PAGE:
The Rise Of Women In The Funeral Industry

During the past decade, there has been a noticeable increase in the number of women coming in to the funeral industry. And the number of lady Funeral Directors appears to be on a rapidly increasing trajectory as more women choose to enter a profession once the preserve of, dare I say, the more mature gentleman.

Lady Funeral Directors


This isn’t just a trend in the UK. Fortune magazine recently wrote an article which highlighted that more than half of mortuary science students in the USA are now women and the number is continuing to grow.

Women In Ancient Greece


Back in the days of Socrates, Plato and Alexander the Great, it was common for women to play a significant role in preparing a body for burial and this continued for centuries. In England, it was really the Victorian era which heralded a major change in the way in which a body should be handled. It was not deemed ‘proper’ for a woman to be involved in touching the body of a man (dead or alive…). For many decades, the profession of Funeral Director was only really open to men.

The Number Of Women Funeral Directors


As the UK funeral market is not regulated by law, obtaining data on the number of women currently in the industry is nigh on impossible. (There are however many great trade associations with strict codes of practice. Robson & Stephens is a member of the National Association of Funeral Directors, the National Society of Allied and Independent Funeral Directors and signed the 2020 Fair Funerals pledge.) However, before the days of COVID-19, it was great to see an increasing number of women at industry functions and gatherings. It certainly appears to be a trend which is set to stay.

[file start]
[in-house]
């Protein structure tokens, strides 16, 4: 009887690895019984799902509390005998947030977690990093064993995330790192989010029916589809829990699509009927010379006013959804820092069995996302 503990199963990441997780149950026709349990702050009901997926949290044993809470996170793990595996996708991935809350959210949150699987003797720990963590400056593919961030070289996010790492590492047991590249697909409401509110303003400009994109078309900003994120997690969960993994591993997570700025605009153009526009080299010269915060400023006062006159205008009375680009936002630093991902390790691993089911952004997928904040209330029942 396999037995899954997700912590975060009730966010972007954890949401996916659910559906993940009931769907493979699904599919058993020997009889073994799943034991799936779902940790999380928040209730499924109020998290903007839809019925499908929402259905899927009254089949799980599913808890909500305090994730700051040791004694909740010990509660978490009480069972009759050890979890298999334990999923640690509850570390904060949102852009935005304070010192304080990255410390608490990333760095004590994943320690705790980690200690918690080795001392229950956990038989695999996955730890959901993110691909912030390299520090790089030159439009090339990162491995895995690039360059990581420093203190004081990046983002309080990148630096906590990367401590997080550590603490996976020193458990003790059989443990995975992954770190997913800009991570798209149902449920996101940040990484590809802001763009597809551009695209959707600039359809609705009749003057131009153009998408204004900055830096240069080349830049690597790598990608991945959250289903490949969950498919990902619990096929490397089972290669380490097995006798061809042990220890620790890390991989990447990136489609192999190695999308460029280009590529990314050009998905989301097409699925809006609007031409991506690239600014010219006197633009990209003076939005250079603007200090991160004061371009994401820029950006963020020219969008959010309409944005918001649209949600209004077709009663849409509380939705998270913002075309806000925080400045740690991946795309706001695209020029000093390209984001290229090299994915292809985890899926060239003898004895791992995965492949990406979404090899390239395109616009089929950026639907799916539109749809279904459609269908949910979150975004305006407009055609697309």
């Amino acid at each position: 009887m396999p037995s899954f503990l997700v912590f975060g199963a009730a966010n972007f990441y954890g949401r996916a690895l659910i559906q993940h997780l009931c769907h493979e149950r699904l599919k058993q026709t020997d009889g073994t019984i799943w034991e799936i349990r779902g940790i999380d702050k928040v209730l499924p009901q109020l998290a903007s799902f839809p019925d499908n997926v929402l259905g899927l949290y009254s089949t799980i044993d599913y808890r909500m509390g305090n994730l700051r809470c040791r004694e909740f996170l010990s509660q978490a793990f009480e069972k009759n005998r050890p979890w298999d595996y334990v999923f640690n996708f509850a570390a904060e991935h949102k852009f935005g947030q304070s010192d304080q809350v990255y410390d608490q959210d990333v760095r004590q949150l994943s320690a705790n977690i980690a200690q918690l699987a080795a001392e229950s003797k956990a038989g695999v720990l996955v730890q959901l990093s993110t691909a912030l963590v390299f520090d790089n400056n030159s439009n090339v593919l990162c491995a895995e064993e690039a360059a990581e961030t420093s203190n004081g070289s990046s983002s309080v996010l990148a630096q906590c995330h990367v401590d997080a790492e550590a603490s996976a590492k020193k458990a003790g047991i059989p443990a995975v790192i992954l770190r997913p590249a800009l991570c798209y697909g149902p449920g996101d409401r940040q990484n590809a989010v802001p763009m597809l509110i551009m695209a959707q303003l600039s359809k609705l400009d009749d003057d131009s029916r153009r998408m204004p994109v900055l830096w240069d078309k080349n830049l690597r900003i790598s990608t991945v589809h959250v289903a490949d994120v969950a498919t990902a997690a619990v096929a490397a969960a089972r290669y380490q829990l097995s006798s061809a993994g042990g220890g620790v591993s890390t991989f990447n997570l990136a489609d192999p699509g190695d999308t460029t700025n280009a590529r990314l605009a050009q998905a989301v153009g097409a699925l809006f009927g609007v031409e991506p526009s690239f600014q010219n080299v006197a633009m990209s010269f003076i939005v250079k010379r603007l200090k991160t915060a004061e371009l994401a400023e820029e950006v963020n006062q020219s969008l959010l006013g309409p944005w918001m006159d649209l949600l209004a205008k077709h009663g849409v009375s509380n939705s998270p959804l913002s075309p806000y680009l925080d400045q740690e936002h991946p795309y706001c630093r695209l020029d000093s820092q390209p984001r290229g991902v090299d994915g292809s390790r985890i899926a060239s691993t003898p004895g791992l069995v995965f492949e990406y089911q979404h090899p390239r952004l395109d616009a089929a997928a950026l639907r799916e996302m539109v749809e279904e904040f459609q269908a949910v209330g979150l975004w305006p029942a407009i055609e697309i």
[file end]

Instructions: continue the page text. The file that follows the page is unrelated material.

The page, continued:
And why not? The job of a Funeral Director is incredibly varied. Alongside meeting and helping new people every day, there is also a huge amount to organise. A Funeral Director may well have to liaise with healthcare professionals, church officials, florists and stone masons. The body will need to be prepared and dressed and, most importantly, family members need support at potentially the most difficult time of their lives. We are available all day, every day. It’s not a profession to enter in to lightly.

Gaining Qualifications


I am delighted to be one of two ladies at Robson & Stephens who are undergoing training in The British Institute of Funeral Directors (BIFD) Advanced Diploma Course. Hopefully, it shouldn’t be too long before we both become members of a not so exclusive club!